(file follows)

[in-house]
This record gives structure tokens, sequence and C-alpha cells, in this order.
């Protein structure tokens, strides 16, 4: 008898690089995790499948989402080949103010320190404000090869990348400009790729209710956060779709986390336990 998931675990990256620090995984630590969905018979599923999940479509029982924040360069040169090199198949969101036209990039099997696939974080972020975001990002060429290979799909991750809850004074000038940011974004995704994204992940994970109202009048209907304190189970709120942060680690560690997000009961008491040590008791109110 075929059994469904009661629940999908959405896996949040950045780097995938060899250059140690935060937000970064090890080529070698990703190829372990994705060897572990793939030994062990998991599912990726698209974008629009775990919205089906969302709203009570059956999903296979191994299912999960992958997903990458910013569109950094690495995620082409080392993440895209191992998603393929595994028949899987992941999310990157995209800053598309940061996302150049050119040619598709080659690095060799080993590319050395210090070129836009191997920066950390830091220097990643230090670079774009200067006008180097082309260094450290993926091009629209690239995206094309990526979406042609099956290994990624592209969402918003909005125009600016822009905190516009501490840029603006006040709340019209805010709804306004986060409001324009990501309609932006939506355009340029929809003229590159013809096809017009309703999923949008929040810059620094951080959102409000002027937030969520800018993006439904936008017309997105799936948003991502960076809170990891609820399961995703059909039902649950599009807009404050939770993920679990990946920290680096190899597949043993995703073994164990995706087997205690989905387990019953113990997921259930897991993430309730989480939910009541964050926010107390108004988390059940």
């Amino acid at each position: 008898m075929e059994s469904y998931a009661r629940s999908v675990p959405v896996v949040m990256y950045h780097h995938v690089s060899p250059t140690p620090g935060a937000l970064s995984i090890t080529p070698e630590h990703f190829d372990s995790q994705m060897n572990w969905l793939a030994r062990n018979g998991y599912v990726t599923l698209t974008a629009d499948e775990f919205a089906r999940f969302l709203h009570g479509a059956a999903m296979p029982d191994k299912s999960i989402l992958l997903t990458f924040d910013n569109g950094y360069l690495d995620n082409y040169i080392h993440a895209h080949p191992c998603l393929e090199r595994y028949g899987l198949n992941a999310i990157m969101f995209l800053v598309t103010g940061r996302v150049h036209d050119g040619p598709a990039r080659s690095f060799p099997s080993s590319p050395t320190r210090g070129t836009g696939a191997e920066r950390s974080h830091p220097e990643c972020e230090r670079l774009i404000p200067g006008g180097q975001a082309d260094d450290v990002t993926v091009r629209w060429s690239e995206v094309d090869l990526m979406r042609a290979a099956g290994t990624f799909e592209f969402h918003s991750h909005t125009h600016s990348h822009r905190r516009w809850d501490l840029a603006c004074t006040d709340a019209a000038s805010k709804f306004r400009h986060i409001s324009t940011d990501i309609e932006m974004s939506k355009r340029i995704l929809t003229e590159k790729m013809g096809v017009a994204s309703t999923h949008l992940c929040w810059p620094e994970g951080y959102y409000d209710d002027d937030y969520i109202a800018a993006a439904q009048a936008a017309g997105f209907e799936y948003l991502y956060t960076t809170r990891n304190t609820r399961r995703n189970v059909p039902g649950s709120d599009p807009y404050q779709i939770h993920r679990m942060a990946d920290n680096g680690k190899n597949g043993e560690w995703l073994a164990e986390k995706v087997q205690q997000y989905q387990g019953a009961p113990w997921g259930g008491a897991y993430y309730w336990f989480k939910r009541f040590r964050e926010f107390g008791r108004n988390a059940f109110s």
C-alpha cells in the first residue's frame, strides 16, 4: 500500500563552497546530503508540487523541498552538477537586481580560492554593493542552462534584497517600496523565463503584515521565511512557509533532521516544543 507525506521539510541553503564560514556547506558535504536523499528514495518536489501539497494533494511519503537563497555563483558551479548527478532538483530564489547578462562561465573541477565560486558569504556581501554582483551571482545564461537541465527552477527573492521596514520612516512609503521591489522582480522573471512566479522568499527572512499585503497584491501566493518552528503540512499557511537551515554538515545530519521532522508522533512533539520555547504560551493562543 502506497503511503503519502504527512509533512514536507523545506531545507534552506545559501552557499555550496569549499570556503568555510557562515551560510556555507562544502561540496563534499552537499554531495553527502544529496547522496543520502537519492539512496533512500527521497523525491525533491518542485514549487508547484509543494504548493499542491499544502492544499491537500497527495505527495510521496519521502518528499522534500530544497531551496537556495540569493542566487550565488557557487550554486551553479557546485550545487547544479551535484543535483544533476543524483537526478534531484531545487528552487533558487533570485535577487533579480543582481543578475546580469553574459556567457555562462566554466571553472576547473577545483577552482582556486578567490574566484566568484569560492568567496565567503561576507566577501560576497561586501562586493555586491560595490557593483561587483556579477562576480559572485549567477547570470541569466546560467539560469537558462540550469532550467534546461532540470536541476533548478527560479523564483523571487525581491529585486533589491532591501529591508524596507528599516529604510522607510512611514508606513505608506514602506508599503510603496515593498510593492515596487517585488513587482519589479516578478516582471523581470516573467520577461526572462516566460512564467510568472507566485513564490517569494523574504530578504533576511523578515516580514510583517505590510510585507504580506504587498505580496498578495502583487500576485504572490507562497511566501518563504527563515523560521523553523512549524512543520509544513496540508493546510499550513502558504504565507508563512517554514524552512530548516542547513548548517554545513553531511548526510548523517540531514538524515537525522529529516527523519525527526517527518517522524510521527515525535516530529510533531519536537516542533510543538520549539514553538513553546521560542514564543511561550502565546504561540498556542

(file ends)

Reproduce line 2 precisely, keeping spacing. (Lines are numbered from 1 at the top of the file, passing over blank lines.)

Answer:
This record gives structure tokens, sequence and C-alpha cells, in this order.